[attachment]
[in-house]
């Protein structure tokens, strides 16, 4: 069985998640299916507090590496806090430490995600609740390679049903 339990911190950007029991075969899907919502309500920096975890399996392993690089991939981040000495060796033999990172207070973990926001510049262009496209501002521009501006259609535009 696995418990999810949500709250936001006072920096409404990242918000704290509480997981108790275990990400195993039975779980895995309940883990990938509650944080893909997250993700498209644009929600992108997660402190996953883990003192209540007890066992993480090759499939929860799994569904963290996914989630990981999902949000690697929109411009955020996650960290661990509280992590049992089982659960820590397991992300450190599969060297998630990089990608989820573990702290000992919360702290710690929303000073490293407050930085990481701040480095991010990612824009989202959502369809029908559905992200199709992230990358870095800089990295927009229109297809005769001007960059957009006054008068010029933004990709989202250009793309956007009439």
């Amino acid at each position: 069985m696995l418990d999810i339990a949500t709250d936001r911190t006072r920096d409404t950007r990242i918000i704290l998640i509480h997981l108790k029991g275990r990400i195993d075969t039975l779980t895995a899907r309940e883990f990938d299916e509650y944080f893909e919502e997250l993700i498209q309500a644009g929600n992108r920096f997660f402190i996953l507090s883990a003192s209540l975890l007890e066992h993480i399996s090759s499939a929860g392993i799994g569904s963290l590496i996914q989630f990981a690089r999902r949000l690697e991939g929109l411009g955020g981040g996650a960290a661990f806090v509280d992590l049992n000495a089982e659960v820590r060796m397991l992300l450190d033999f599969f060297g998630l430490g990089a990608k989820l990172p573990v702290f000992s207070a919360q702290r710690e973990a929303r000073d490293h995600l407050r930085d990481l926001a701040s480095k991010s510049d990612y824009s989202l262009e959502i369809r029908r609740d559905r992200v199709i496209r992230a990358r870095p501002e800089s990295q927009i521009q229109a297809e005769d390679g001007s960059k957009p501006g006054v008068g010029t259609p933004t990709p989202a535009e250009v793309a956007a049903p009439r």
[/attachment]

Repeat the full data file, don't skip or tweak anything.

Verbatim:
[in-house]
């Protein structure tokens, strides 16, 4: 069985998640299916507090590496806090430490995600609740390679049903 339990911190950007029991075969899907919502309500920096975890399996392993690089991939981040000495060796033999990172207070973990926001510049262009496209501002521009501006259609535009 696995418990999810949500709250936001006072920096409404990242918000704290509480997981108790275990990400195993039975779980895995309940883990990938509650944080893909997250993700498209644009929600992108997660402190996953883990003192209540007890066992993480090759499939929860799994569904963290996914989630990981999902949000690697929109411009955020996650960290661990509280992590049992089982659960820590397991992300450190599969060297998630990089990608989820573990702290000992919360702290710690929303000073490293407050930085990481701040480095991010990612824009989202959502369809029908559905992200199709992230990358870095800089990295927009229109297809005769001007960059957009006054008068010029933004990709989202250009793309956007009439």
């Amino acid at each position: 069985m696995l418990d999810i339990a949500t709250d936001r911190t006072r920096d409404t950007r990242i918000i704290l998640i509480h997981l108790k029991g275990r990400i195993d075969t039975l779980t895995a899907r309940e883990f990938d299916e509650y944080f893909e919502e997250l993700i498209q309500a644009g929600n992108r920096f997660f402190i996953l507090s883990a003192s209540l975890l007890e066992h993480i399996s090759s499939a929860g392993i799994g569904s963290l590496i996914q989630f990981a690089r999902r949000l690697e991939g929109l411009g955020g981040g996650a960290a661990f806090v509280d992590l049992n000495a089982e659960v820590r060796m397991l992300l450190d033999f599969f060297g998630l430490g990089a990608k989820l990172p573990v702290f000992s207070a919360q702290r710690e973990a929303r000073d490293h995600l407050r930085d990481l926001a701040s480095k991010s510049d990612y824009s989202l262009e959502i369809r029908r609740d559905r992200v199709i496209r992230a990358r870095p501002e800089s990295q927009i521009q229109a297809e005769d390679g001007s960059k957009p501006g006054v008068g010029t259609p933004t990709p989202a535009e250009v793309a956007a049903p009439r």